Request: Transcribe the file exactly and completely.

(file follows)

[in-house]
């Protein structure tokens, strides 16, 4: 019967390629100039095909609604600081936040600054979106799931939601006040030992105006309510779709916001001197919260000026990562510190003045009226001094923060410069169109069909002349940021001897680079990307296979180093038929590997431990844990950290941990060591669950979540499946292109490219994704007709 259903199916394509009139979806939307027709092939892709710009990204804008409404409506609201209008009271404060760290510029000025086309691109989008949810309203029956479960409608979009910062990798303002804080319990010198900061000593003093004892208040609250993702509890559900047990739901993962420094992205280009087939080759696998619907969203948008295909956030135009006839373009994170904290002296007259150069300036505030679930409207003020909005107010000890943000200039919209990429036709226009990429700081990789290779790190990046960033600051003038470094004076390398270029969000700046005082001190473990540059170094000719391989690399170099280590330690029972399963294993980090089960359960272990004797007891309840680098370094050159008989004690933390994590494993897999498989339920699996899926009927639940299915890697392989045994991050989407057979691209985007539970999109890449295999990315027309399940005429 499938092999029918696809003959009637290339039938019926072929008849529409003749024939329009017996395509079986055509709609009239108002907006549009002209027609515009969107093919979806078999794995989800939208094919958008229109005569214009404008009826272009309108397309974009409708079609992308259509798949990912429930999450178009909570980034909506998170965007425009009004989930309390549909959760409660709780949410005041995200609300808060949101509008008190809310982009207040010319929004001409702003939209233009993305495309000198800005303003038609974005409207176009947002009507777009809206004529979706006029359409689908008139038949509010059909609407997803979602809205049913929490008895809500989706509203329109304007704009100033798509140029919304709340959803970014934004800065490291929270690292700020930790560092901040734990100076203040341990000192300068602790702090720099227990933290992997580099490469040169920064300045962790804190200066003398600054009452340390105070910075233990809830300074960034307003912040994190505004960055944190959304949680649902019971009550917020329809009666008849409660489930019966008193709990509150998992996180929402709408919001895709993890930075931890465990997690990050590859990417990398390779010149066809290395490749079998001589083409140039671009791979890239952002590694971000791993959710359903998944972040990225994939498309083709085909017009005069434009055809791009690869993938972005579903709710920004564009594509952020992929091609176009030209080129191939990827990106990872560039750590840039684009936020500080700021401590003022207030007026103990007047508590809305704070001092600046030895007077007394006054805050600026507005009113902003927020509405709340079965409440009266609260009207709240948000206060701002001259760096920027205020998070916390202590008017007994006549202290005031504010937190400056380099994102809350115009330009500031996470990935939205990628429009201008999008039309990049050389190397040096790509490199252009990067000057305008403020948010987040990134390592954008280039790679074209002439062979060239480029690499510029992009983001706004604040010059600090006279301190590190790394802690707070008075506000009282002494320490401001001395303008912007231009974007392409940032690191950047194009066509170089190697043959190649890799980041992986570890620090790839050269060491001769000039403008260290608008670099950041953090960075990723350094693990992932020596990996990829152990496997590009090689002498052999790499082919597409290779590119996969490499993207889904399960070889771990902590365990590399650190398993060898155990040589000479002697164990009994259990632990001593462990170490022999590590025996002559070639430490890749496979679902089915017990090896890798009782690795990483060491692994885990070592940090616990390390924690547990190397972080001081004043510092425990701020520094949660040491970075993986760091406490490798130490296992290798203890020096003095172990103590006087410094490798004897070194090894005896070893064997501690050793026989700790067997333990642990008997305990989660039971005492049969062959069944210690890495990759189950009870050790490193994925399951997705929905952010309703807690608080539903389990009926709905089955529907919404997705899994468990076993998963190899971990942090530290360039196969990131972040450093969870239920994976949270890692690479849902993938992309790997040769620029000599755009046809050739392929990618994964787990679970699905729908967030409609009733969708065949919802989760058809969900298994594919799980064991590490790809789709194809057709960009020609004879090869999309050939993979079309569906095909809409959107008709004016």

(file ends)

[in-house]
């Protein structure tokens, strides 16, 4: 019967390629100039095909609604600081936040600054979106799931939601006040030992105006309510779709916001001197919260000026990562510190003045009226001094923060410069169109069909002349940021001897680079990307296979180093038929590997431990844990950290941990060591669950979540499946292109490219994704007709 259903199916394509009139979806939307027709092939892709710009990204804008409404409506609201209008009271404060760290510029000025086309691109989008949810309203029956479960409608979009910062990798303002804080319990010198900061000593003093004892208040609250993702509890559900047990739901993962420094992205280009087939080759696998619907969203948008295909956030135009006839373009994170904290002296007259150069300036505030679930409207003020909005107010000890943000200039919209990429036709226009990429700081990789290779790190990046960033600051003038470094004076390398270029969000700046005082001190473990540059170094000719391989690399170099280590330690029972399963294993980090089960359960272990004797007891309840680098370094050159008989004690933390994590494993897999498989339920699996899926009927639940299915890697392989045994991050989407057979691209985007539970999109890449295999990315027309399940005429 499938092999029918696809003959009637290339039938019926072929008849529409003749024939329009017996395509079986055509709609009239108002907006549009002209027609515009969107093919979806078999794995989800939208094919958008229109005569214009404008009826272009309108397309974009409708079609992308259509798949990912429930999450178009909570980034909506998170965007425009009004989930309390549909959760409660709780949410005041995200609300808060949101509008008190809310982009207040010319929004001409702003939209233009993305495309000198800005303003038609974005409207176009947002009507777009809206004529979706006029359409689908008139038949509010059909609407997803979602809205049913929490008895809500989706509203329109304007704009100033798509140029919304709340959803970014934004800065490291929270690292700020930790560092901040734990100076203040341990000192300068602790702090720099227990933290992997580099490469040169920064300045962790804190200066003398600054009452340390105070910075233990809830300074960034307003912040994190505004960055944190959304949680649902019971009550917020329809009666008849409660489930019966008193709990509150998992996180929402709408919001895709993890930075931890465990997690990050590859990417990398390779010149066809290395490749079998001589083409140039671009791979890239952002590694971000791993959710359903998944972040990225994939498309083709085909017009005069434009055809791009690869993938972005579903709710920004564009594509952020992929091609176009030209080129191939990827990106990872560039750590840039684009936020500080700021401590003022207030007026103990007047508590809305704070001092600046030895007077007394006054805050600026507005009113902003927020509405709340079965409440009266609260009207709240948000206060701002001259760096920027205020998070916390202590008017007994006549202290005031504010937190400056380099994102809350115009330009500031996470990935939205990628429009201008999008039309990049050389190397040096790509490199252009990067000057305008403020948010987040990134390592954008280039790679074209002439062979060239480029690499510029992009983001706004604040010059600090006279301190590190790394802690707070008075506000009282002494320490401001001395303008912007231009974007392409940032690191950047194009066509170089190697043959190649890799980041992986570890620090790839050269060491001769000039403008260290608008670099950041953090960075990723350094693990992932020596990996990829152990496997590009090689002498052999790499082919597409290779590119996969490499993207889904399960070889771990902590365990590399650190398993060898155990040589000479002697164990009994259990632990001593462990170490022999590590025996002559070639430490890749496979679902089915017990090896890798009782690795990483060491692994885990070592940090616990390390924690547990190397972080001081004043510092425990701020520094949660040491970075993986760091406490490798130490296992290798203890020096003095172990103590006087410094490798004897070194090894005896070893064997501690050793026989700790067997333990642990008997305990989660039971005492049969062959069944210690890495990759189950009870050790490193994925399951997705929905952010309703807690608080539903389990009926709905089955529907919404997705899994468990076993998963190899971990942090530290360039196969990131972040450093969870239920994976949270890692690479849902993938992309790997040769620029000599755009046809050739392929990618994964787990679970699905729908967030409609009733969708065949919802989760058809969900298994594919799980064991590490790809789709194809057709960009020609004879090869999309050939993979079309569906095909809409959107008709004016």